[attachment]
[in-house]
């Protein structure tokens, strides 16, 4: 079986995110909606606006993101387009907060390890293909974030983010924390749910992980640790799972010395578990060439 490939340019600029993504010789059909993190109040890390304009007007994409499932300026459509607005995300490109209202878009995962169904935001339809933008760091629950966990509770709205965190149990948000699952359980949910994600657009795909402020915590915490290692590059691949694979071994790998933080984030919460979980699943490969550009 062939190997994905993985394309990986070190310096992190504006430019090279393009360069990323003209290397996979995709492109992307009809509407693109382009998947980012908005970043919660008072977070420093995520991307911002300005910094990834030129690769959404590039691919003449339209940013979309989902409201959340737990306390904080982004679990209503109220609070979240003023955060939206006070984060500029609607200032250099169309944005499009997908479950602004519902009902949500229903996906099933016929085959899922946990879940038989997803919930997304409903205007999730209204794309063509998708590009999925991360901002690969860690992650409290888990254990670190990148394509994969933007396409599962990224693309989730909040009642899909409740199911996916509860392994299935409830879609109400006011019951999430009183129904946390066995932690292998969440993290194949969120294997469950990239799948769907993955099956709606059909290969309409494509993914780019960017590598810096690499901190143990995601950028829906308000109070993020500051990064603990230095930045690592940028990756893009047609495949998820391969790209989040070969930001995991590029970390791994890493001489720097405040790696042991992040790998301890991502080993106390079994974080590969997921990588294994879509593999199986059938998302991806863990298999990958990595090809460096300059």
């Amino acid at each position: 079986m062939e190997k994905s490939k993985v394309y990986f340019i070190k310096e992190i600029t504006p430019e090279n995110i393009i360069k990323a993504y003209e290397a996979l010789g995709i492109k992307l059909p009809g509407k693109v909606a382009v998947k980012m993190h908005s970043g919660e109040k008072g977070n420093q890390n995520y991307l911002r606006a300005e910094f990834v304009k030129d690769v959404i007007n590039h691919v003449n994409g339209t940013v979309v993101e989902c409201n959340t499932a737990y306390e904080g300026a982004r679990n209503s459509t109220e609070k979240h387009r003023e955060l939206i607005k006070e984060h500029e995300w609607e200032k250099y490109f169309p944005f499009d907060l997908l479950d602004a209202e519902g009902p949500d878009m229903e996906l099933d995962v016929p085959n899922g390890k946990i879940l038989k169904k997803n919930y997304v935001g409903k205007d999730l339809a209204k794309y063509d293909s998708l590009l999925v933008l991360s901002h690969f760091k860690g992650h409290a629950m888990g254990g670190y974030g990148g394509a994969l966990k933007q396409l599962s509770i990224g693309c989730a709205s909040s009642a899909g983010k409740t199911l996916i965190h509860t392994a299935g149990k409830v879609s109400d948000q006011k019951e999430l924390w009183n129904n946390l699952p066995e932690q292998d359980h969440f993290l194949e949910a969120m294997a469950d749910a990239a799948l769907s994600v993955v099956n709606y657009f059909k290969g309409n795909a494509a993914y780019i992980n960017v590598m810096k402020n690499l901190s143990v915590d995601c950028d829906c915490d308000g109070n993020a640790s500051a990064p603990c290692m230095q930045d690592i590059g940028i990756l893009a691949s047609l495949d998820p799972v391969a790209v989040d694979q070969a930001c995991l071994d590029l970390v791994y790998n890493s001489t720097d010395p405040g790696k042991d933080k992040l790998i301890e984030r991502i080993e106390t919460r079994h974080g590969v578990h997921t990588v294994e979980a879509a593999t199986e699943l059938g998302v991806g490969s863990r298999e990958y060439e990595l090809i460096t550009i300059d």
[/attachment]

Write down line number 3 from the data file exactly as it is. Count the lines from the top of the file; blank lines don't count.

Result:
């Amino acid at each position: 079986m062939e190997k994905s490939k993985v394309y990986f340019i070190k310096e992190i600029t504006p430019e090279n995110i393009i360069k990323a993504y003209e290397a996979l010789g995709i492109k992307l059909p009809g509407k693109v909606a382009v998947k980012m993190h908005s970043g919660e109040k008072g977070n420093q890390n995520y991307l911002r606006a300005e910094f990834v304009k030129d690769v959404i007007n590039h691919v003449n994409g339209t940013v979309v993101e989902c409201n959340t499932a737990y306390e904080g300026a982004r679990n209503s459509t109220e609070k979240h387009r003023e955060l939206i607005k006070e984060h500029e995300w609607e200032k250099y490109f169309p944005f499009d907060l997908l479950d602004a209202e519902g009902p949500d878009m229903e996906l099933d995962v016929p085959n899922g390890k946990i879940l038989k169904k997803n919930y997304v935001g409903k205007d999730l339809a209204k794309y063509d293909s998708l590009l999925v933008l991360s901002h690969f760091k860690g992650h409290a629950m888990g254990g670190y974030g990148g394509a994969l966990k933007q396409l599962s509770i990224g693309c989730a709205s909040s009642a899909g983010k409740t199911l996916i965190h509860t392994a299935g149990k409830v879609s109400d948000q006011k019951e999430l924390w009183n129904n946390l699952p066995e932690q292998d359980h969440f993290l194949e949910a969120m294997a469950d749910a990239a799948l769907s994600v993955v099956n709606y657009f059909k290969g309409n795909a494509a993914y780019i992980n960017v590598m810096k402020n690499l901190s143990v915590d995601c950028d829906c915490d308000g109070n993020a640790s500051a990064p603990c290692m230095q930045d690592i590059g940028i990756l893009a691949s047609l495949d998820p799972v391969a790209v989040d694979q070969a930001c995991l071994d590029l970390v791994y790998n890493s001489t720097d010395p405040g790696k042991d933080k992040l790998i301890e984030r991502i080993e106390t919460r079994h974080g590969v578990h997921t990588v294994e979980a879509a593999t199986e699943l059938g998302v991806g490969s863990r298999e990958y060439e990595l090809i460096t550009i300059d």